Most professionals working in storm water management likely are aware that for the last several years, the U.S. Environmental Protection Agency (EPA) has been hard at work on a new national storm water standard. Release of the draft standard has been delayed several times, including the most recent missed deadline this June. Additional delays seem inevitable, given the magnitude of the policy, but timeline aside, change is coming to a storm water program near you.
It also should not come as breaking news to anyone able to use “NPDES” or “TMDL” in a sentence that storm water management is in the midst of a paradigm shift. We cannot seem to lock down an agreed-upon nomenclature, but whether it be low impact development (LID), environmental site design or green infrastructure, the new end goal is reducing the volume of runoff reaching receiving waters. Runoff reduction is the storm water management equivalent of the two-for-one special. Retain water on site using infiltration practices and/or rainwater harvesting, and we eliminate the need to treat that water, as well as relieve the stress that increased flow rates and volume can cause to stream corridors. That does not even account for other potential benefits like recharging groundwater, reducing demand for potable water on site, improving aesthetics or potentially reducing overall drainage infrastructure costs. We likely can all concur that when it is feasible, onsite retention of the water quality volume is an optimal approach to storm water management.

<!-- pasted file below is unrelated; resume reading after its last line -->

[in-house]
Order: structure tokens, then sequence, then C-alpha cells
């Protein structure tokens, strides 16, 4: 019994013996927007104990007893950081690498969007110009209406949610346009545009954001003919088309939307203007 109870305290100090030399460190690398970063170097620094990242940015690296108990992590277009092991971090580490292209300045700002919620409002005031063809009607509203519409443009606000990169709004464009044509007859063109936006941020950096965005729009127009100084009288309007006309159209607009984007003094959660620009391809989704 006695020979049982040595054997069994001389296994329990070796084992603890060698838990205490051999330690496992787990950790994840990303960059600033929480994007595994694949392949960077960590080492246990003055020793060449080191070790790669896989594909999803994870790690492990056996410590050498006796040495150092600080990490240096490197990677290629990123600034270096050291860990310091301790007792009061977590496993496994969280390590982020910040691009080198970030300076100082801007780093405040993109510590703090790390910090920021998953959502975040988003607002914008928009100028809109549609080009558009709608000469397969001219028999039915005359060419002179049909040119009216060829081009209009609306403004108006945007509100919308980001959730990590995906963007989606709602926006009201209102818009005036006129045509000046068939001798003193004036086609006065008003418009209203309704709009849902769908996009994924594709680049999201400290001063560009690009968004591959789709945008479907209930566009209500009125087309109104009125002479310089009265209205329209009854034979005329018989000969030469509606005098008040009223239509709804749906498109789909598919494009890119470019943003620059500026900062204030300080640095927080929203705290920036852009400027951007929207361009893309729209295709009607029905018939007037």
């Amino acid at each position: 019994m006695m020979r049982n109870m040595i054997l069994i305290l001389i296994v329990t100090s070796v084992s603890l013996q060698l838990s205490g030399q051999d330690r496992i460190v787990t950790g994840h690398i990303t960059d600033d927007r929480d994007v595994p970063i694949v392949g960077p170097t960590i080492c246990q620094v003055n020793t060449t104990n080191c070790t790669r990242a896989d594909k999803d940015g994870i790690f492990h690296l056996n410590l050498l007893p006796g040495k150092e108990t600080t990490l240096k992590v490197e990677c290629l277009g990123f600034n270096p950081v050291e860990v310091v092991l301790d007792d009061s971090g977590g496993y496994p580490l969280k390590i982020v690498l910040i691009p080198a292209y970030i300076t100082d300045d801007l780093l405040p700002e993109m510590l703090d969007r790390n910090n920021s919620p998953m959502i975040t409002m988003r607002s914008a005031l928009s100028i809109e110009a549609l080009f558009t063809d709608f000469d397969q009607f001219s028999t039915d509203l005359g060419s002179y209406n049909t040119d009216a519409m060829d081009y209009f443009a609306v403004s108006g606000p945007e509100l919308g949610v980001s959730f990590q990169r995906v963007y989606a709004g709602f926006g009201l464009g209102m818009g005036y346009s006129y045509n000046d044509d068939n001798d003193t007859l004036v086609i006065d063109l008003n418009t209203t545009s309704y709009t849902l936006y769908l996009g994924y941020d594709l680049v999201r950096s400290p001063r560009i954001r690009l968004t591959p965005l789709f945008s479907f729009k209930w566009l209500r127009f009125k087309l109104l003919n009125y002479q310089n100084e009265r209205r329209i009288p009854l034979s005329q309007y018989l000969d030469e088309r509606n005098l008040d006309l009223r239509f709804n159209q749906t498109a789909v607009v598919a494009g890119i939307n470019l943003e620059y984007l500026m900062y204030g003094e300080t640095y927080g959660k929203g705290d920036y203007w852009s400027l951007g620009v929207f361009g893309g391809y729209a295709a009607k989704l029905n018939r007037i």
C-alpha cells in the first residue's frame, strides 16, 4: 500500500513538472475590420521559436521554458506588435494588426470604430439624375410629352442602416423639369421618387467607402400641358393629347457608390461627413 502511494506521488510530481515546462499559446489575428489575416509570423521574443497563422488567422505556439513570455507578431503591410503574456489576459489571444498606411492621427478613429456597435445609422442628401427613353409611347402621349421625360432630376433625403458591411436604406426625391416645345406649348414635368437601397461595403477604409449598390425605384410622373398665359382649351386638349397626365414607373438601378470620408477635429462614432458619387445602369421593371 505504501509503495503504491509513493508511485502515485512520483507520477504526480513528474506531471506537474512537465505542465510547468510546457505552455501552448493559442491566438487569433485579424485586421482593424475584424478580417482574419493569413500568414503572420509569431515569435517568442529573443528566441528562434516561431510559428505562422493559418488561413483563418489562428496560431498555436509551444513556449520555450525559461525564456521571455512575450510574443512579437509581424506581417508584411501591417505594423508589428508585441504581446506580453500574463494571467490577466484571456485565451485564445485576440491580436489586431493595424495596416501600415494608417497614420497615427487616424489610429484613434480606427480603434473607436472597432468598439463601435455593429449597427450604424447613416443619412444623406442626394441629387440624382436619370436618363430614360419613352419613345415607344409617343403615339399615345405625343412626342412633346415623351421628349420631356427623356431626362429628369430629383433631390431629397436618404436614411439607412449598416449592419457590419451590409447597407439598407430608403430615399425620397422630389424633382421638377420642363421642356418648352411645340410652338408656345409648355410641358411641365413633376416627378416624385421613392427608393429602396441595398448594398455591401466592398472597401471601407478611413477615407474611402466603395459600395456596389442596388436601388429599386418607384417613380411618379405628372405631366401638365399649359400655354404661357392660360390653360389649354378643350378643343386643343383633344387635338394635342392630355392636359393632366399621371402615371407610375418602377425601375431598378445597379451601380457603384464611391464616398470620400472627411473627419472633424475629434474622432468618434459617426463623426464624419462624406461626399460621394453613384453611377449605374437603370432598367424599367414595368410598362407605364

Unfortunately, while many sites afford opportunities to retain at least some of the water quality volume on site, there are many instances in which it is not realistic to retain the entire storm water quality volume on site. The challenges are particularly pronounced in highly urbanized areas, which tend to be space constrained and have more occurrences of compacted or contaminated soils. Even in areas with abundant land and soil well suited for infiltration, high groundwater, shallow bedrock or potential contamination from hot spots can quickly take infiltration off the table. Rainwater harvesting serves as another option for onsite retention, but in many areas of the country, finding enough demand for harvested water to substantially reduce the annual runoff volume without a prohibitively large cistern proves challenging.
When we cannot keep water on site, the next best thing we can do for receiving waters is to provide effective runoff treatment. It is concerning, however, to note that most of the emerging retention/LID-centric storm water policies fail to provide sufficient guidance on when and how to best deploy flow-through BMPs. It is crucial that EPA not overlook this important issue as its new national storm water policy is being finalized. Incorporating language that acknowledges that onsite retention will not always be possible and that properly vetted and sized flow-through BMPs should be deployed in these instances will be crucial to ensuring receiving waters are protected and restored.